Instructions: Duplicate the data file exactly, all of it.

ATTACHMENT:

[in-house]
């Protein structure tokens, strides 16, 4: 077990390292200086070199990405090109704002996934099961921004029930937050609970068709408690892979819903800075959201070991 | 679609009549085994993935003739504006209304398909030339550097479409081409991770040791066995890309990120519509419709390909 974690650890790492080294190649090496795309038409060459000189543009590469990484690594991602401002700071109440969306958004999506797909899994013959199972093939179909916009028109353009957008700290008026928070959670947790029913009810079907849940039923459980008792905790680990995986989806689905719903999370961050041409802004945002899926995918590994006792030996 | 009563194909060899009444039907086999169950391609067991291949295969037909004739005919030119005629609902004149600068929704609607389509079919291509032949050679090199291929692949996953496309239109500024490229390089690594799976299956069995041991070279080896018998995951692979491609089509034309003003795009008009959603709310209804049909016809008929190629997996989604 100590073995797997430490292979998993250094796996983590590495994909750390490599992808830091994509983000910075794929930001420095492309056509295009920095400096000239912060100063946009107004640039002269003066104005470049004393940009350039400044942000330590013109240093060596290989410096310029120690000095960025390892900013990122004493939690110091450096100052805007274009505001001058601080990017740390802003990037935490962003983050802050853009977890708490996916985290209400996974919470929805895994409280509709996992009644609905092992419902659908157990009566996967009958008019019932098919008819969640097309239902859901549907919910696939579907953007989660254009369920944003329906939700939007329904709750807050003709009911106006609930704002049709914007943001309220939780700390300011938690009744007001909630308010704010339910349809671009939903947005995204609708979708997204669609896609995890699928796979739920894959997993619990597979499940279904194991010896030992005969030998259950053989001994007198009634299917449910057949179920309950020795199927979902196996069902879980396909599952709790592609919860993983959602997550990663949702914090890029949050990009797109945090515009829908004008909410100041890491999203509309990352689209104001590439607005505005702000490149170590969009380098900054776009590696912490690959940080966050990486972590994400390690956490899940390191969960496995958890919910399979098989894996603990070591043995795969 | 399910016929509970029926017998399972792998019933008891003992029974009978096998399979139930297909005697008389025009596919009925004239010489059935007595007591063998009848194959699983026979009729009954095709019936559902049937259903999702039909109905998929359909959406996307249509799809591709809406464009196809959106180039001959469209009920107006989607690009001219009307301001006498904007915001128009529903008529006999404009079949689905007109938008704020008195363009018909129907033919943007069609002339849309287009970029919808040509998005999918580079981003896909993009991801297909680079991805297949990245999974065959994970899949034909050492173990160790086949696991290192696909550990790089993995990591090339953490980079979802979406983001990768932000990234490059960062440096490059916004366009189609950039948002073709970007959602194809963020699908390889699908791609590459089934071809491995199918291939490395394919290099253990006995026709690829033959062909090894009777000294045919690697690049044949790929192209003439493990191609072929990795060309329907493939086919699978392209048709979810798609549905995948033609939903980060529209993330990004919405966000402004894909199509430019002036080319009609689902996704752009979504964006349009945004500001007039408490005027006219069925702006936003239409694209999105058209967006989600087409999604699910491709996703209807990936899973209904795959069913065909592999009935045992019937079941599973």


[in-house]
């Protein structure tokens, strides 16, 4: 077990390292200086070199990405090109704002996934099961921004029930937050609970068709408690892979819903800075959201070991 | 679609009549085994993935003739504006209304398909030339550097479409081409991770040791066995890309990120519509419709390909 974690650890790492080294190649090496795309038409060459000189543009590469990484690594991602401002700071109440969306958004999506797909899994013959199972093939179909916009028109353009957008700290008026928070959670947790029913009810079907849940039923459980008792905790680990995986989806689905719903999370961050041409802004945002899926995918590994006792030996 | 009563194909060899009444039907086999169950391609067991291949295969037909004739005919030119005629609902004149600068929704609607389509079919291509032949050679090199291929692949996953496309239109500024490229390089690594799976299956069995041991070279080896018998995951692979491609089509034309003003795009008009959603709310209804049909016809008929190629997996989604 100590073995797997430490292979998993250094796996983590590495994909750390490599992808830091994509983000910075794929930001420095492309056509295009920095400096000239912060100063946009107004640039002269003066104005470049004393940009350039400044942000330590013109240093060596290989410096310029120690000095960025390892900013990122004493939690110091450096100052805007274009505001001058601080990017740390802003990037935490962003983050802050853009977890708490996916985290209400996974919470929805895994409280509709996992009644609905092992419902659908157990009566996967009958008019019932098919008819969640097309239902859901549907919910696939579907953007989660254009369920944003329906939700939007329904709750807050003709009911106006609930704002049709914007943001309220939780700390300011938690009744007001909630308010704010339910349809671009939903947005995204609708979708997204669609896609995890699928796979739920894959997993619990597979499940279904194991010896030992005969030998259950053989001994007198009634299917449910057949179920309950020795199927979902196996069902879980396909599952709790592609919860993983959602997550990663949702914090890029949050990009797109945090515009829908004008909410100041890491999203509309990352689209104001590439607005505005702000490149170590969009380098900054776009590696912490690959940080966050990486972590994400390690956490899940390191969960496995958890919910399979098989894996603990070591043995795969 | 399910016929509970029926017998399972792998019933008891003992029974009978096998399979139930297909005697008389025009596919009925004239010489059935007595007591063998009848194959699983026979009729009954095709019936559902049937259903999702039909109905998929359909959406996307249509799809591709809406464009196809959106180039001959469209009920107006989607690009001219009307301001006498904007915001128009529903008529006999404009079949689905007109938008704020008195363009018909129907033919943007069609002339849309287009970029919808040509998005999918580079981003896909993009991801297909680079991805297949990245999974065959994970899949034909050492173990160790086949696991290192696909550990790089993995990591090339953490980079979802979406983001990768932000990234490059960062440096490059916004366009189609950039948002073709970007959602194809963020699908390889699908791609590459089934071809491995199918291939490395394919290099253990006995026709690829033959062909090894009777000294045919690697690049044949790929192209003439493990191609072929990795060309329907493939086919699978392209048709979810798609549905995948033609939903980060529209993330990004919405966000402004894909199509430019002036080319009609689902996704752009979504964006349009945004500001007039408490005027006219069925702006936003239409694209999105058209967006989600087409999604699910491709996703209807990936899973209904795959069913065909592999009935045992019937079941599973």